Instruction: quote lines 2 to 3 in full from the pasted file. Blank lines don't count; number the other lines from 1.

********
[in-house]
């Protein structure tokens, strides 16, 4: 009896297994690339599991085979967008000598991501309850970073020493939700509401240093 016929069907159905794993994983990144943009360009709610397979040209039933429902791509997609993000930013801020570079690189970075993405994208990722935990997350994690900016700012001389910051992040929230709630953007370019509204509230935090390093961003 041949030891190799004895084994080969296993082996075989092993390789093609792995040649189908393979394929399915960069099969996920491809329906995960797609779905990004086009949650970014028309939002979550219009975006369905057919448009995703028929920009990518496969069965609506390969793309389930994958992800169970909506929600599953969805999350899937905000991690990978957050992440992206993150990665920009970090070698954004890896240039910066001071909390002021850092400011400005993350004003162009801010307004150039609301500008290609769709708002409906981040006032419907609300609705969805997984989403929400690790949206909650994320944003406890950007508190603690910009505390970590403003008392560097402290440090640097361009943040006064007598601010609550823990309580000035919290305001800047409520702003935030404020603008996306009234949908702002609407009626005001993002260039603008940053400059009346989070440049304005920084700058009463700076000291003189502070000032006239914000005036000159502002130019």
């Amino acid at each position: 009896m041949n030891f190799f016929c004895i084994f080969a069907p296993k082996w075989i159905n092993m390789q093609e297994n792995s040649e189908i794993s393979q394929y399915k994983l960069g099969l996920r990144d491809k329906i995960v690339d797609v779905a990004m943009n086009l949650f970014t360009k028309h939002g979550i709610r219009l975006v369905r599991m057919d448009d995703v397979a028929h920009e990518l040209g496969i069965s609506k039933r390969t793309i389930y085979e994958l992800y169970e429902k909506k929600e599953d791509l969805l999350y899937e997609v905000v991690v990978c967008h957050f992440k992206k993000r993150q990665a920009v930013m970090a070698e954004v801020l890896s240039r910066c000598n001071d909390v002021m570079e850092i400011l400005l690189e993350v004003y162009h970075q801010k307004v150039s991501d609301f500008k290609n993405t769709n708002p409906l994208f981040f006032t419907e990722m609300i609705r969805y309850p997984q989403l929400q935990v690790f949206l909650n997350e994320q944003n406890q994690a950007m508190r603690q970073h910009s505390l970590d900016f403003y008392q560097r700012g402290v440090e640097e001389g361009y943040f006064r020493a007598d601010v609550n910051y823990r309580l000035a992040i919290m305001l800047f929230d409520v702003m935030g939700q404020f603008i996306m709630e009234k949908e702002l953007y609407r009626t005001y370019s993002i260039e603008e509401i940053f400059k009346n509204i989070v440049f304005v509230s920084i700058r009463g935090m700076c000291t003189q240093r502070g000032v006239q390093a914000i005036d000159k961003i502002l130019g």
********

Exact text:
């Protein structure tokens, strides 16, 4: 009896297994690339599991085979967008000598991501309850970073020493939700509401240093 016929069907159905794993994983990144943009360009709610397979040209039933429902791509997609993000930013801020570079690189970075993405994208990722935990997350994690900016700012001389910051992040929230709630953007370019509204509230935090390093961003 041949030891190799004895084994080969296993082996075989092993390789093609792995040649189908393979394929399915960069099969996920491809329906995960797609779905990004086009949650970014028309939002979550219009975006369905057919448009995703028929920009990518496969069965609506390969793309389930994958992800169970909506929600599953969805999350899937905000991690990978957050992440992206993150990665920009970090070698954004890896240039910066001071909390002021850092400011400005993350004003162009801010307004150039609301500008290609769709708002409906981040006032419907609300609705969805997984989403929400690790949206909650994320944003406890950007508190603690910009505390970590403003008392560097402290440090640097361009943040006064007598601010609550823990309580000035919290305001800047409520702003935030404020603008996306009234949908702002609407009626005001993002260039603008940053400059009346989070440049304005920084700058009463700076000291003189502070000032006239914000005036000159502002130019």
């Amino acid at each position: 009896m041949n030891f190799f016929c004895i084994f080969a069907p296993k082996w075989i159905n092993m390789q093609e297994n792995s040649e189908i794993s393979q394929y399915k994983l960069g099969l996920r990144d491809k329906i995960v690339d797609v779905a990004m943009n086009l949650f970014t360009k028309h939002g979550i709610r219009l975006v369905r599991m057919d448009d995703v397979a028929h920009e990518l040209g496969i069965s609506k039933r390969t793309i389930y085979e994958l992800y169970e429902k909506k929600e599953d791509l969805l999350y899937e997609v905000v991690v990978c967008h957050f992440k992206k993000r993150q990665a920009v930013m970090a070698e954004v801020l890896s240039r910066c000598n001071d909390v002021m570079e850092i400011l400005l690189e993350v004003y162009h970075q801010k307004v150039s991501d609301f500008k290609n993405t769709n708002p409906l994208f981040f006032t419907e990722m609300i609705r969805y309850p997984q989403l929400q935990v690790f949206l909650n997350e994320q944003n406890q994690a950007m508190r603690q970073h910009s505390l970590d900016f403003y008392q560097r700012g402290v440090e640097e001389g361009y943040f006064r020493a007598d601010v609550n910051y823990r309580l000035a992040i919290m305001l800047f929230d409520v702003m935030g939700q404020f603008i996306m709630e009234k949908e702002l953007y609407r009626t005001y370019s993002i260039e603008e509401i940053f400059k009346n509204i989070v440049f304005v509230s920084i700058r009463g935090m700076c000291t003189q240093r502070g000032v006239q390093a914000i005036d000159k961003i502002l130019g």